Brand Strategy

The Migros child doesn’t drink alcohol.

The fact that Migros wants to include alcohol in its product range is entirely consistent. From the point of view of brand management, however, it should consider this step carefully.

Of course, Migros should constantly work on creating added value for the customer and additional sales for the company by expanding convenience. It is practical for customers to find as much as possible in Migros – including a good wine assortment. Nevertheless, it could have a counterproductive effect if this taboo of its founder “Dutti” is broken.

Here’s an example from another industry that I witnessed many years ago: An airline in the premium segment was seriously considering closing its First Class. The finance department had done the math: These luxury seats were costing the company a small fortune. And finally, the airline had an excellent Business Class, which could even be expanded in the space freed up by First Class. The numbers spoke for themselves. However, the marketing department panicked. They argued that the loss of image would be gigantic and that upgrading business class passengers to first class was an important means of cultivating and retaining well-paying customers. These arguments fell flat in view of the potentially huge savings. But the marketing department didn’t give up and made a clever move: they commissioned their agency to collect votes from First Class passengers. So, I was commissioned to interview some chairmen of global companies – customers of this airline who traveled First Class exclusively when they were not using their own corporate jet. They didn’t think the elimination of First Class was a good idea, to say the least. All of them would no longer fly with this airline. The video-recorded raised voices and red heads of these opinion leaders immediately brought down the finance department’s proposal. Everyone realized that the calculation was not complete: closing First Class would not only cause major reputational damage but would also make it impossible to position the airline as a premium airline and result in losses in Business Class. What the finance department had assessed as a pure expense item was once again seen as an investment. This airline still offers a comfortable First Class today.

The question that now arises about Migros: Wouldn’t the decision in favor of alcohol, which makes sense at first glance from a commercial point of view, ultimately be counterproductive? Is it no longer worthwhile for Migros to differentiate itself through its unique history? In a conversation with a Migros marketing man – that is, not a Migros finance man – he questioned the relevance of Migros differentiation via the founder values when I told him about growing up as a Migros child. About the unique shopping moments in the Migros bus and the beloved Migros “Bireweggli“, which fortunately have remained the same to this day. And about how the attractiveness of Migros for me always had something to do with the ingenious founder and his values, and how even today I still have a Migros child inside me. The Migros marketing man was not very impressed. “These are definitely nice memories, but the Migros child no longer has any meaning today.“ The history of Migros no longer offers an advantage in the competition with Coop and other suppliers. The only things that count are supply, price, and convenience. In this mindset, it is only logical to include wine in the assortment.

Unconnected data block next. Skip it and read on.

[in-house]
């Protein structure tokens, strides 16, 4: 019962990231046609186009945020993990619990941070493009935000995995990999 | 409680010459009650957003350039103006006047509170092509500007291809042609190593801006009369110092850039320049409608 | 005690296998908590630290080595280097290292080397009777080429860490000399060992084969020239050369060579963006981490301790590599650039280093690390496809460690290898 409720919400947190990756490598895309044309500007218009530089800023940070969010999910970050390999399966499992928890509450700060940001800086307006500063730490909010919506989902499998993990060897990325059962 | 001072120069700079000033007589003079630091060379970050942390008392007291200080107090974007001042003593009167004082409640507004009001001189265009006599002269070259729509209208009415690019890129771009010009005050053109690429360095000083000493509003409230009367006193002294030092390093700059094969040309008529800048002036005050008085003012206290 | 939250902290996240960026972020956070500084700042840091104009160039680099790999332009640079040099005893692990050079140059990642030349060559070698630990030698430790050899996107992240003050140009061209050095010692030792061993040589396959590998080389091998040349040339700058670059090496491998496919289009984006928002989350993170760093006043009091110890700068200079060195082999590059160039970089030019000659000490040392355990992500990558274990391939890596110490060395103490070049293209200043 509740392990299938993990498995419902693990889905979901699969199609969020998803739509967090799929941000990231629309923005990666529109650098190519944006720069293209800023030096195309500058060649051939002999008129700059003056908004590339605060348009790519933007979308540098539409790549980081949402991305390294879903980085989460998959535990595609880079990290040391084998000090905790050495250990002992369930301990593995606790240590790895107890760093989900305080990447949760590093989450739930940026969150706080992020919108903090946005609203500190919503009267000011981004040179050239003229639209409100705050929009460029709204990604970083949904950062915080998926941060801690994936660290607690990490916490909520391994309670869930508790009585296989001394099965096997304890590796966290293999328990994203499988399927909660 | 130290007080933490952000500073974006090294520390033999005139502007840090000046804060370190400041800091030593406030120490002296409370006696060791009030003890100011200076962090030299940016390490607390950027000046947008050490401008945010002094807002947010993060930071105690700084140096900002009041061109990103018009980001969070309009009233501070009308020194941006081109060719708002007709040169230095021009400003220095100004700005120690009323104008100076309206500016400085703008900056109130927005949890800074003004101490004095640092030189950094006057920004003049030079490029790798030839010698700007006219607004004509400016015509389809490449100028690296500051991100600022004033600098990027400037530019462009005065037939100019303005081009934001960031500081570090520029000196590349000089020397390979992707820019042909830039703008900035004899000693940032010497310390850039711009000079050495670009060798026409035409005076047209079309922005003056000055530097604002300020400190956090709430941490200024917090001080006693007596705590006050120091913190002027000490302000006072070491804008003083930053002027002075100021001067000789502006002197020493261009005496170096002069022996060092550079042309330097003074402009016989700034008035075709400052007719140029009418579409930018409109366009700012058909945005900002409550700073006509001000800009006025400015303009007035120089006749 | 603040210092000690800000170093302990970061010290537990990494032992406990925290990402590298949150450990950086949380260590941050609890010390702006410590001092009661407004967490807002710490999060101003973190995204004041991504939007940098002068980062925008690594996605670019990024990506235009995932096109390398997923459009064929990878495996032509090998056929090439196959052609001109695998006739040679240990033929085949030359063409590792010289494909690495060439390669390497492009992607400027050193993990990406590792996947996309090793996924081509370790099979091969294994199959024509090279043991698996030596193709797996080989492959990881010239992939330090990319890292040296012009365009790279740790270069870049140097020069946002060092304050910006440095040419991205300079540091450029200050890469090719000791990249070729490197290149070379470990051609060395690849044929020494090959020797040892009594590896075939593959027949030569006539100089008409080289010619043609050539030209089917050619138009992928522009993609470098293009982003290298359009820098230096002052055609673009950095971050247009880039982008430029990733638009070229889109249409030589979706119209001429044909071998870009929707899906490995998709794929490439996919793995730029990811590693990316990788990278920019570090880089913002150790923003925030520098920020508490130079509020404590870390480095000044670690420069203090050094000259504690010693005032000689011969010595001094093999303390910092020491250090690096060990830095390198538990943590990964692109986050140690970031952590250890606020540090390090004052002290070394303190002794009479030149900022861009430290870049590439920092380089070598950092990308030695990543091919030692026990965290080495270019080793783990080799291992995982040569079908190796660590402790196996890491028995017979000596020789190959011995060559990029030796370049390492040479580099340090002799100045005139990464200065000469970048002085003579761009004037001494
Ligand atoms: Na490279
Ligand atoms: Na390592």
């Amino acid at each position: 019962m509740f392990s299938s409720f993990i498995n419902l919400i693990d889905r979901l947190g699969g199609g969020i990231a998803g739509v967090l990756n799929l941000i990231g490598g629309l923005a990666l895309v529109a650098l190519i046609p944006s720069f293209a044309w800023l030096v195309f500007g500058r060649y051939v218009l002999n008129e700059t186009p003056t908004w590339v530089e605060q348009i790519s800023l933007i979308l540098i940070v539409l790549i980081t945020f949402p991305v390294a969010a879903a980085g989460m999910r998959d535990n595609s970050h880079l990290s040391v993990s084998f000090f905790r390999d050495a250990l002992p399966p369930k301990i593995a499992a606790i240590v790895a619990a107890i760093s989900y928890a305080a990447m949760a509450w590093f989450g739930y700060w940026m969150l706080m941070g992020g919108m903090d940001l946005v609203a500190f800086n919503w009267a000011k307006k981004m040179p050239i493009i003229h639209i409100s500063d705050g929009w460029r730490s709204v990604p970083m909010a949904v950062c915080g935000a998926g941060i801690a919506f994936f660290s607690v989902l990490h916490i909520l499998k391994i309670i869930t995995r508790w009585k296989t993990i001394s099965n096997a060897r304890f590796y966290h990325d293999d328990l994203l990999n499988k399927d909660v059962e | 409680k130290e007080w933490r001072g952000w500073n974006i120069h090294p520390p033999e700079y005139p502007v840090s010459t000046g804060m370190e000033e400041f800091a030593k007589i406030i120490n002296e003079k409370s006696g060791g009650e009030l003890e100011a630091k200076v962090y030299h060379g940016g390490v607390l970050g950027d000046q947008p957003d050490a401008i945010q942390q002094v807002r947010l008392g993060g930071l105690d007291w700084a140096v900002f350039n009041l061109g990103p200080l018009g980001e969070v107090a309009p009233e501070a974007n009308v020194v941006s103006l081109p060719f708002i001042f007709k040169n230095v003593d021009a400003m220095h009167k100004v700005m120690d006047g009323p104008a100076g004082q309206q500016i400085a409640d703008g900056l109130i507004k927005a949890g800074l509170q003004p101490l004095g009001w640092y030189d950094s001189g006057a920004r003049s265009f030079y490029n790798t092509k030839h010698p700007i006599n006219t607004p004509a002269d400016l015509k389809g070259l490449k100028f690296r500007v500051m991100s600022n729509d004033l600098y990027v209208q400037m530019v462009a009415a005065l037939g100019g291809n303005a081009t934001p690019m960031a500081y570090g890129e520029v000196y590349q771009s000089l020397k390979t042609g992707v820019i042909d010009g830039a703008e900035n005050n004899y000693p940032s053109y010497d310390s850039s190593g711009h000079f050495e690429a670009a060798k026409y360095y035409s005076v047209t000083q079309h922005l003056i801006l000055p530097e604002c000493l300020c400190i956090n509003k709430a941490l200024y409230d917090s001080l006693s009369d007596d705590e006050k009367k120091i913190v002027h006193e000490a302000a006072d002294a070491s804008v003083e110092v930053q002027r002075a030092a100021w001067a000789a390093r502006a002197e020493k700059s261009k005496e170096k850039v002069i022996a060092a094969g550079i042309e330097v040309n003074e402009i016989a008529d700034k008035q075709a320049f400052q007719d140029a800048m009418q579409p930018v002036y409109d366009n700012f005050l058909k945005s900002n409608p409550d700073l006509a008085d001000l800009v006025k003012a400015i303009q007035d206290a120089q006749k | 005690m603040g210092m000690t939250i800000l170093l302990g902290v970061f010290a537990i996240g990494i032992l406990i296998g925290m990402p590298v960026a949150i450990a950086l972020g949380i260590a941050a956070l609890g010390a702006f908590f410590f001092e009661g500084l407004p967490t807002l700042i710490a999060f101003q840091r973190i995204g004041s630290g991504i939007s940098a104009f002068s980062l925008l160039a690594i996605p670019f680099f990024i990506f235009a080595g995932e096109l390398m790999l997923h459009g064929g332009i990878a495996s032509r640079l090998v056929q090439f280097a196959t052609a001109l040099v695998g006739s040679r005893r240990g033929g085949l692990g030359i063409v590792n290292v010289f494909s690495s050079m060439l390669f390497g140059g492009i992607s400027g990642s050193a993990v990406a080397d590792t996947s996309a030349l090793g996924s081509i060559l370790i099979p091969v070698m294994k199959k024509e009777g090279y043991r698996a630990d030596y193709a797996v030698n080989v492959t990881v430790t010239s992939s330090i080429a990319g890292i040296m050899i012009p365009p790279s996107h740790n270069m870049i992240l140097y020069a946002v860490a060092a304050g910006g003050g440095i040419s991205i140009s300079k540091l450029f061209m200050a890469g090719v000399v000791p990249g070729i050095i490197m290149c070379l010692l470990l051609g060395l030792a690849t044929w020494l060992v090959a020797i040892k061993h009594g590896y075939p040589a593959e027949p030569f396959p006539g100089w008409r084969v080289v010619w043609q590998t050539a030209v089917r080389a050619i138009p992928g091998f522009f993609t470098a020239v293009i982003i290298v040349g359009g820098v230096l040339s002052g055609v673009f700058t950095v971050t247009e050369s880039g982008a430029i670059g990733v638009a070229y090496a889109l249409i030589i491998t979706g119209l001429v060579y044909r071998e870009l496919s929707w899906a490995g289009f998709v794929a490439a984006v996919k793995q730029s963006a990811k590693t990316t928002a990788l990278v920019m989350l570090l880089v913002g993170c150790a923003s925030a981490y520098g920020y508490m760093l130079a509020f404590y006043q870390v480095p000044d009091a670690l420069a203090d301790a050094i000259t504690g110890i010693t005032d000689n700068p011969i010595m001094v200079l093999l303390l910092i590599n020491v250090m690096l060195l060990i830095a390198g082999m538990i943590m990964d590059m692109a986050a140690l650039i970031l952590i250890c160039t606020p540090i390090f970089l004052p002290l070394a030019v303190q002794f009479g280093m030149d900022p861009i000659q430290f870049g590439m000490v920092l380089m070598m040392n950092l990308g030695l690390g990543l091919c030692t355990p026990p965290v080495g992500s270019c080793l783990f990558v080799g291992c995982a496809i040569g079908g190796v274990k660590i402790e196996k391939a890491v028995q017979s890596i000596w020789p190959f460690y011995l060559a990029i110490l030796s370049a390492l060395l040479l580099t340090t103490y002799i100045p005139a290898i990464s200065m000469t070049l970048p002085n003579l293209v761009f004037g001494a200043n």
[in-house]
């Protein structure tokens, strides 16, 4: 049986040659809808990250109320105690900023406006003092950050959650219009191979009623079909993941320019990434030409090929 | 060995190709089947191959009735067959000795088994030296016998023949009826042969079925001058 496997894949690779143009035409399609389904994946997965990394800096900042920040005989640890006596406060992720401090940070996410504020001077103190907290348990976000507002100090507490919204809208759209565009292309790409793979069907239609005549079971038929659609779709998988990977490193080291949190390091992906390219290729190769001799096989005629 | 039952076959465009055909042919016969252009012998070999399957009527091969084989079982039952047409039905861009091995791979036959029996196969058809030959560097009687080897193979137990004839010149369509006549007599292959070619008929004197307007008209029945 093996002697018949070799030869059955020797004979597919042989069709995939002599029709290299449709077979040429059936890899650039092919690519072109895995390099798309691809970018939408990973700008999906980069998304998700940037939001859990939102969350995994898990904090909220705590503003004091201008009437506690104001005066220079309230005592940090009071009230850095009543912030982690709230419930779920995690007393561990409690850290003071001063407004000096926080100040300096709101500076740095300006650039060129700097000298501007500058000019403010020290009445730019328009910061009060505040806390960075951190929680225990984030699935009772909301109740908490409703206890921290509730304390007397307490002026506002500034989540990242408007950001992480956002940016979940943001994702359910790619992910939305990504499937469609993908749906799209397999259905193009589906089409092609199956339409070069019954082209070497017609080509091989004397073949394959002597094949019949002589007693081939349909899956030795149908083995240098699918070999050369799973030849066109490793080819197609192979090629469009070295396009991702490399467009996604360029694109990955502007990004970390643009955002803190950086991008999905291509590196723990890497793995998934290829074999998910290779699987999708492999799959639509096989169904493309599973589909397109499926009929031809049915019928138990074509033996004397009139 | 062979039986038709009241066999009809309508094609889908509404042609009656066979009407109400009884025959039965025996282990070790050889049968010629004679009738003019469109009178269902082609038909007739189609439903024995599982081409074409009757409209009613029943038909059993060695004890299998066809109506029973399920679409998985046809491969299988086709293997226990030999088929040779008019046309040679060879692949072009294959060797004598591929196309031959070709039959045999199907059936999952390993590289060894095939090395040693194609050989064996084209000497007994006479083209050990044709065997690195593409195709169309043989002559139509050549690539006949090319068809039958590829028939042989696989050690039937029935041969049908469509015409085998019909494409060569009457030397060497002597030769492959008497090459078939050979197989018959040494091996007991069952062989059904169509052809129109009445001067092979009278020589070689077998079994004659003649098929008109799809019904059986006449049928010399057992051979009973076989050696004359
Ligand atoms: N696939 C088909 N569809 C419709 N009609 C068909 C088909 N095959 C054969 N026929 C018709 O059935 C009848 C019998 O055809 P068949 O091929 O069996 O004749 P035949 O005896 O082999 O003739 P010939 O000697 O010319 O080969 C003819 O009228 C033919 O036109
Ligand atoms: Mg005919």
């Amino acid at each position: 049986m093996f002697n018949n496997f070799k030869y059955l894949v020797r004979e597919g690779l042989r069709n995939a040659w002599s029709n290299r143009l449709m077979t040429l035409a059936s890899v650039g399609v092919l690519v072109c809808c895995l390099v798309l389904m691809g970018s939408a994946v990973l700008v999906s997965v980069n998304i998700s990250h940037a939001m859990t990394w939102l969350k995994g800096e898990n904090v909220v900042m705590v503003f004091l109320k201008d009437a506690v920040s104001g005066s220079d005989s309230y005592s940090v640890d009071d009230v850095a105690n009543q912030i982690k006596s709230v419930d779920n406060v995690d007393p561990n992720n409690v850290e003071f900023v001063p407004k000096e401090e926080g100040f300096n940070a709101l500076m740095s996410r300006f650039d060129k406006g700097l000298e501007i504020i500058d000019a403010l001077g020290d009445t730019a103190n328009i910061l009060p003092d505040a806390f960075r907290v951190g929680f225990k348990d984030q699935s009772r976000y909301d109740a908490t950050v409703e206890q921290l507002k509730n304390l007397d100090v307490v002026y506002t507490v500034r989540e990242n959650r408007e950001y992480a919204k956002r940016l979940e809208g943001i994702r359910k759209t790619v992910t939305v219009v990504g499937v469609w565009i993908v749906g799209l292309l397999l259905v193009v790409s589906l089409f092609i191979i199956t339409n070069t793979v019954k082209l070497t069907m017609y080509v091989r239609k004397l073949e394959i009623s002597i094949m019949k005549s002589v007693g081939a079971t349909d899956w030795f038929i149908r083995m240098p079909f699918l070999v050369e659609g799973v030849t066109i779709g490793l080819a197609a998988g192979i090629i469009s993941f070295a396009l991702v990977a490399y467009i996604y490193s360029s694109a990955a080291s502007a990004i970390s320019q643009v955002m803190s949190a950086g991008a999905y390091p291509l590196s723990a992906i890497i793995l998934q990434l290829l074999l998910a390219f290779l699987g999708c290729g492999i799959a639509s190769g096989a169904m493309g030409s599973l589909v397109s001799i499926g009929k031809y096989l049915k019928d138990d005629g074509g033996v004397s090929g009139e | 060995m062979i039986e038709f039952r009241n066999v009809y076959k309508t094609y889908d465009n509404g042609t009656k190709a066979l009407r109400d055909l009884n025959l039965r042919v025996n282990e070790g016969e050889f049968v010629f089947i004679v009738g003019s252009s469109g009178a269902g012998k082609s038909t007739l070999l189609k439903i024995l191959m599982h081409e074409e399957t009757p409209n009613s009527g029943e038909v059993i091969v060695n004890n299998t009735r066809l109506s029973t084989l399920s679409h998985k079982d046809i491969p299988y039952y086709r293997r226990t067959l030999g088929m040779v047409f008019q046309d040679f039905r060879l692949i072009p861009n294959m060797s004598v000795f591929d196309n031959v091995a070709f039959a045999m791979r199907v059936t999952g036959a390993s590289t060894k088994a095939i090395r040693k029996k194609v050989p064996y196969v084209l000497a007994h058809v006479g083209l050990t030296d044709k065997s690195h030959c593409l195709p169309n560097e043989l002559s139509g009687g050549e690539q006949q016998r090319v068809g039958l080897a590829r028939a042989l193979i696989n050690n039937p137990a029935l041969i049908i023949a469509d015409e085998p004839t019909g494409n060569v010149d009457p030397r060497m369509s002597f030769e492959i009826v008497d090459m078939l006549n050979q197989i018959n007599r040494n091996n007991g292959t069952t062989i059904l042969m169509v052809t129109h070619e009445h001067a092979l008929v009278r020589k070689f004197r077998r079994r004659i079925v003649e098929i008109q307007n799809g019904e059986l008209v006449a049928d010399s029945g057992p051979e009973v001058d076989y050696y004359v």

At the time, I was somewhat disillusioned by the assessment of the Migros representative and must admit that since then I have also shopped more often at the Coop and cannot see any significant difference. Looking at the corporate brand, however, one wonders whether Migros should really give away the differentiation via founder values. This at a time when reference groups view companies much more holistically, observe them intensively and evaluate them continuously. Other companies invest a lot to further increase their attractiveness for employees, customers, and society through a differentiating sense of purpose. Playing off the differentiating Migros origin, and thus also via the alcohol-free offer important to the founder as an addiction prevention contribution, would have potential to make the essential difference that can increase corporate reputation and customer loyalty. But Migros seems to be following a different logic: alcohol is not a threat to the Migros child – because it no longer exists.

Addendum: On June 16, 2022, three weeks after this article appeared, Migros communicated how its cooperatives voted on the issue. None of the ten cooperatives voted in favor of lifting the alcohol ban. This with an average No percentage of 71%. 630,000 cooperative members voted. The issue is thus off the table. Migros was prepared for a yes and a no; there will be no alcoholic Migros beer “Oui“, but the alcohol-free Migros beer “Non“ will probably be on the shelves in Migros stores from 2023. And the Migros child seems to be alive!

— Ralph Hermann / 24 May 2022